Interesting times, to put it mildly.

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If the people of Scotland want independence, then I am in favor of their self determination. But, that's up to them.

As for will they be independent, not in the near future. Borris Johnson isn't going to allow them to hold another vote (which may play into the SNP's hands), so it would have to wait until a more leftist government is in power. But, that might hurt the chances of pro-independence groups since they tend to be more leftist themselves.

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1 minute ago, jvikings1 said:

If the people of Scotland want independence, then I am in favor of their self determination. But, that's up to them.

As for will they be independent, not in the near future. Borris Johnson isn't going to allow them to hold another vote (which may play into the SNP's hands), so it would have to wait until a more leftist government is in power. But, that might hurt the chances of pro-independence groups since they tend to be more leftist themselves.

Yeah, letting Scotland go basically hands England to the Conservative Party for like a decade based off my understanding of party support there. 

I'm not going to take this poll because my knowledge of Scottish politics isn't close to my knowledge of American politics. I'm for whatever any country wants to do so long as it doesn't create a human rights violation or a reduction or restriction in achieving equality for all citizens therein. 

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33 minutes ago, jvikings1 said:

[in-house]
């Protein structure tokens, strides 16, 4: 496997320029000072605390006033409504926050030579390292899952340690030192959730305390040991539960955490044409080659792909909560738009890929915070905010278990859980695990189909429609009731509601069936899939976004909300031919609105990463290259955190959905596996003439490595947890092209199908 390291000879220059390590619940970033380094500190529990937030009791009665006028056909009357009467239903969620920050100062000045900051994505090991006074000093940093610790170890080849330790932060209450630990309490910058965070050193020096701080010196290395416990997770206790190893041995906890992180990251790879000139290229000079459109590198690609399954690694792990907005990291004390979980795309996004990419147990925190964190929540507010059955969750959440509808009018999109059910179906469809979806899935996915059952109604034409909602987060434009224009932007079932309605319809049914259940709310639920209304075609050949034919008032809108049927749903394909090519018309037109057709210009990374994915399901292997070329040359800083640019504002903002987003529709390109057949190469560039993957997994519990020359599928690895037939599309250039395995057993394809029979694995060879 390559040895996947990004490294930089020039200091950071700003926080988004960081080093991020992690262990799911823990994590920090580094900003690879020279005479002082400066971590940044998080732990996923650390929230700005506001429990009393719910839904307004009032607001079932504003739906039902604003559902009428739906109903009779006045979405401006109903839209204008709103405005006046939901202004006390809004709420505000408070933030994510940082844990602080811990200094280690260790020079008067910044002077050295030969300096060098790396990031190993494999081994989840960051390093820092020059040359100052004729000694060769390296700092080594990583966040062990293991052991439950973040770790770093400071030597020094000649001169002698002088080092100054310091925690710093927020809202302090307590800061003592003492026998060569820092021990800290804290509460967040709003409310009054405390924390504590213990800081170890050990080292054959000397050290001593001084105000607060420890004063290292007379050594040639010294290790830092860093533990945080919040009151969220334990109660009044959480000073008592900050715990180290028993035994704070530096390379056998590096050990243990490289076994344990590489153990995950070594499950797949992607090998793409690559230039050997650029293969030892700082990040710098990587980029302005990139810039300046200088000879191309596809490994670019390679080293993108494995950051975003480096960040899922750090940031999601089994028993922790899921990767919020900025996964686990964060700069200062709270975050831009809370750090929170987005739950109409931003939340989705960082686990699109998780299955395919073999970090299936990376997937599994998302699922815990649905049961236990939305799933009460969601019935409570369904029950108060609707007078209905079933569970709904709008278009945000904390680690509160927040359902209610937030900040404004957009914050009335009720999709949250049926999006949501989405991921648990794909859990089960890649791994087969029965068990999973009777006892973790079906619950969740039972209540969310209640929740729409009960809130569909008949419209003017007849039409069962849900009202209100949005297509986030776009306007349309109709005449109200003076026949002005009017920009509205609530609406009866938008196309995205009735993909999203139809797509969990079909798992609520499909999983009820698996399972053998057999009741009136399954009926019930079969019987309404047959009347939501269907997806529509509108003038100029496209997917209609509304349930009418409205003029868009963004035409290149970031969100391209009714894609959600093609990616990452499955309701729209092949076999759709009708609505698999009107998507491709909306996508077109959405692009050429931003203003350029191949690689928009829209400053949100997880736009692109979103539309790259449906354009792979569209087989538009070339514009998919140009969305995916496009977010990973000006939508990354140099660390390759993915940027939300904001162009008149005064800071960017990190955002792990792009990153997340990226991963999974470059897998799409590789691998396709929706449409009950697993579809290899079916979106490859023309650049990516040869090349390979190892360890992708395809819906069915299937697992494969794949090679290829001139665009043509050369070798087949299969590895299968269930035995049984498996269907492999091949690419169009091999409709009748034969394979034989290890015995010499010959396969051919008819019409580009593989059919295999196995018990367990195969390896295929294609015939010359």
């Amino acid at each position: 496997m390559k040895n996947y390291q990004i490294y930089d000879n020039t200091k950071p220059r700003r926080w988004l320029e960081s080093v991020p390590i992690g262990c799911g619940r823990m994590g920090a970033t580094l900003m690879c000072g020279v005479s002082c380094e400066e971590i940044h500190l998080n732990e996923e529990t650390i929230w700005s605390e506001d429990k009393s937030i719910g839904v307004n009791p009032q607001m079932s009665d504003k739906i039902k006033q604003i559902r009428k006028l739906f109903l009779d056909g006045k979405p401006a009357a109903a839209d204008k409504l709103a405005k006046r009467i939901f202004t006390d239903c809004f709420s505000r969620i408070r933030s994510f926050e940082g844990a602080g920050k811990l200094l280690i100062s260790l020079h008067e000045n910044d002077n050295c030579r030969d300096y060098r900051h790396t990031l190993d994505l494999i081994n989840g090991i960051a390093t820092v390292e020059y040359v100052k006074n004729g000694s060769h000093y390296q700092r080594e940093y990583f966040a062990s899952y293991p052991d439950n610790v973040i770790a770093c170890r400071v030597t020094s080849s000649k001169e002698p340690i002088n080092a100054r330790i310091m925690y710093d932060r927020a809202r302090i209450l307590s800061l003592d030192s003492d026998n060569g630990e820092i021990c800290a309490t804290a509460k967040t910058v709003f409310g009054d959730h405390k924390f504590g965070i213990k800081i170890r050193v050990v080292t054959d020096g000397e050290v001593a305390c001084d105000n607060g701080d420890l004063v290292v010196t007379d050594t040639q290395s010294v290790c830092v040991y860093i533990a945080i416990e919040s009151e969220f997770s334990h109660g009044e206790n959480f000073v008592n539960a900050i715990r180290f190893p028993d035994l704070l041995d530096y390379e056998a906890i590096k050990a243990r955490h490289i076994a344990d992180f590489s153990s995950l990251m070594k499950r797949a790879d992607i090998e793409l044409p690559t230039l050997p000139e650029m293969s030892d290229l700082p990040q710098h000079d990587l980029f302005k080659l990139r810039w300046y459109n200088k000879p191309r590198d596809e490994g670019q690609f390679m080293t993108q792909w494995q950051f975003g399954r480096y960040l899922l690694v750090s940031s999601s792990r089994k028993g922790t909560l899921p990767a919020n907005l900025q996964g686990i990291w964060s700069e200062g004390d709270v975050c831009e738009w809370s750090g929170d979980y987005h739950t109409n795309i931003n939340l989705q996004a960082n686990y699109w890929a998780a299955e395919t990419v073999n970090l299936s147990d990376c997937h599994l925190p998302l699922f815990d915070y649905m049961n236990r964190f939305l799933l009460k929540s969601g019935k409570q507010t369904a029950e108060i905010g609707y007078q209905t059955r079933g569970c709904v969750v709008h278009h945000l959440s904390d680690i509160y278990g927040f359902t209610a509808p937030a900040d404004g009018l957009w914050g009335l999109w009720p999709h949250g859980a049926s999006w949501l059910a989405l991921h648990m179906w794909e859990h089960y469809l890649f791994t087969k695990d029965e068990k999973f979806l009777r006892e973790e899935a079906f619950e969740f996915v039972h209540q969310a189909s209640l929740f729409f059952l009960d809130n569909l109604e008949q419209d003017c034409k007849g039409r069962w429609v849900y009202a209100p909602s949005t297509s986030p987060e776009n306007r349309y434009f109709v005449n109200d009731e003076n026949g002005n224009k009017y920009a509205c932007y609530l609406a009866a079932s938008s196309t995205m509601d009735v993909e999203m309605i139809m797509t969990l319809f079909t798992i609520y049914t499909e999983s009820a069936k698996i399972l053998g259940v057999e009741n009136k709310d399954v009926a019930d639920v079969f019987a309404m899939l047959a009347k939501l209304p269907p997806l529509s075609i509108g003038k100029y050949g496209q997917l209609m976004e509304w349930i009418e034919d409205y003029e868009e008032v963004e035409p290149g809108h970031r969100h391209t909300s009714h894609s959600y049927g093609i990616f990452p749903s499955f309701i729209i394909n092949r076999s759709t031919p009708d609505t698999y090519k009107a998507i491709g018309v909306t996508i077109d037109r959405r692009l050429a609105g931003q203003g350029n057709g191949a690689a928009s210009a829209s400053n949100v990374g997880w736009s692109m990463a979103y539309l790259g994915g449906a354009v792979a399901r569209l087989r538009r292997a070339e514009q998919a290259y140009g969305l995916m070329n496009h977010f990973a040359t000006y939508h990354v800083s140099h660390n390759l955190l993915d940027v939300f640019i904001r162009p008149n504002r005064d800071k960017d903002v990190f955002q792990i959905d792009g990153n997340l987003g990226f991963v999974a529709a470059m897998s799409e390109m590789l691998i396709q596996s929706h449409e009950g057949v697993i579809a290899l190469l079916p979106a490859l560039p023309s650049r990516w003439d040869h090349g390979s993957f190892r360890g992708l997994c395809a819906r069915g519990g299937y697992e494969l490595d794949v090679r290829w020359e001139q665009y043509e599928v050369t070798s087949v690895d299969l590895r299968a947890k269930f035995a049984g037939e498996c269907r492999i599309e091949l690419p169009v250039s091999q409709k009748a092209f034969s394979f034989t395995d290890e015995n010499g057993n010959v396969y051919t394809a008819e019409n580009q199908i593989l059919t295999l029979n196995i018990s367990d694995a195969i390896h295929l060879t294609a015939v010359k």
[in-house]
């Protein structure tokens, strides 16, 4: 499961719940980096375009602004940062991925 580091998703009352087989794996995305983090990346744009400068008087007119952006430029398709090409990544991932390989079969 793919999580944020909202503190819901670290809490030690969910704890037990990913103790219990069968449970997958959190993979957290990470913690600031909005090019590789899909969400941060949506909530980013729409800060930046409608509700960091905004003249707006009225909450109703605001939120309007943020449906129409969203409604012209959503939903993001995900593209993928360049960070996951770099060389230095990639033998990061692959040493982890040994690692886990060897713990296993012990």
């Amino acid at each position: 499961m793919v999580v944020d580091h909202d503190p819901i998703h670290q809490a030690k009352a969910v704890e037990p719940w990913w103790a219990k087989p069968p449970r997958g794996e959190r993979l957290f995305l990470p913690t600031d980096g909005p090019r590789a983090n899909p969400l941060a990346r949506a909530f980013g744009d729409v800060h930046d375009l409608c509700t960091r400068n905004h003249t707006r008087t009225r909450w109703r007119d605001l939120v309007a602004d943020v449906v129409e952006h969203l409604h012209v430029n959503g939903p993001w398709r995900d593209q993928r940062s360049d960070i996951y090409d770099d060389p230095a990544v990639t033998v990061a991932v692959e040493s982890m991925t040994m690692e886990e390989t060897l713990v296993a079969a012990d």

If the people of Scotland want independence, then I am in favor of their self determination. But, that's up to them.

As for will they be independent, not in the near future. Borris Johnson isn't going to allow them to hold another vote (which may play into the SNP's hands), so it would have to wait until a more leftist government is in power. But, that might hurt the chances of pro-independence groups since they tend to be more leftist themselves.

At least the SNP wasn't "like turkeys voting for Christmas," this time. They've stuck to their convictions for a great deal.

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5 hours ago, jvikings1 said:

If the people of Scotland want independence, then I am in favor of their self determination. But, that's up to them.

As for will they be independent, not in the near future. Borris Johnson isn't going to allow them to hold another vote (which may play into the SNP's hands), so it would have to wait until a more leftist government is in power. But, that might hurt the chances of pro-independence groups since they tend to be more leftist themselves.

He said theoretically if the SNP and Greens manage to get 50+1% in Holyrood that he would allow a referendum. That looks assured right now (50% SNP 8% Greens last poll). Cameron allowed a vote as a Conservative PM.

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2 minutes ago, Hestia11 said:

He said theoretically if the SNP and Greens manage to get 50+1% in Holyrood that he would allow a referendum. That looks assured right now (50% SNP 8% Greens last poll). Cameron allowed a vote as a Conservative PM.

Johnson is not Cameron. Johnson is closer to Churchill in his post-WW2 term - except not as charismatic. And Churchill regarded the Plaid Cymru and SNP (and Sinn Fein when he was Secretary of State of the Home Office in the WW1 era) as tantamount to guilty of non-insurgent treason against the Crown. Although maybe not as extreme, Johnson seems more Nationalistic than any PM since Churchill - and his "Nation," is the UK, not just England.

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9 hours ago, LegolasRedbard said:

https://www.heraldscotland.com/news/18562149.support-scottish-independence-surges-new-poll-snp-look-set-landslide-victory-holyrood-elections/

 

With the differences in the Scottish and English response to coronavirus, it seems that the SNP are on course to win a majority in the next devolved elections in 2021, which they argue would be a solid mandate for a second independence referendum, less than ten years after the last one. Why is this? A few reasons are: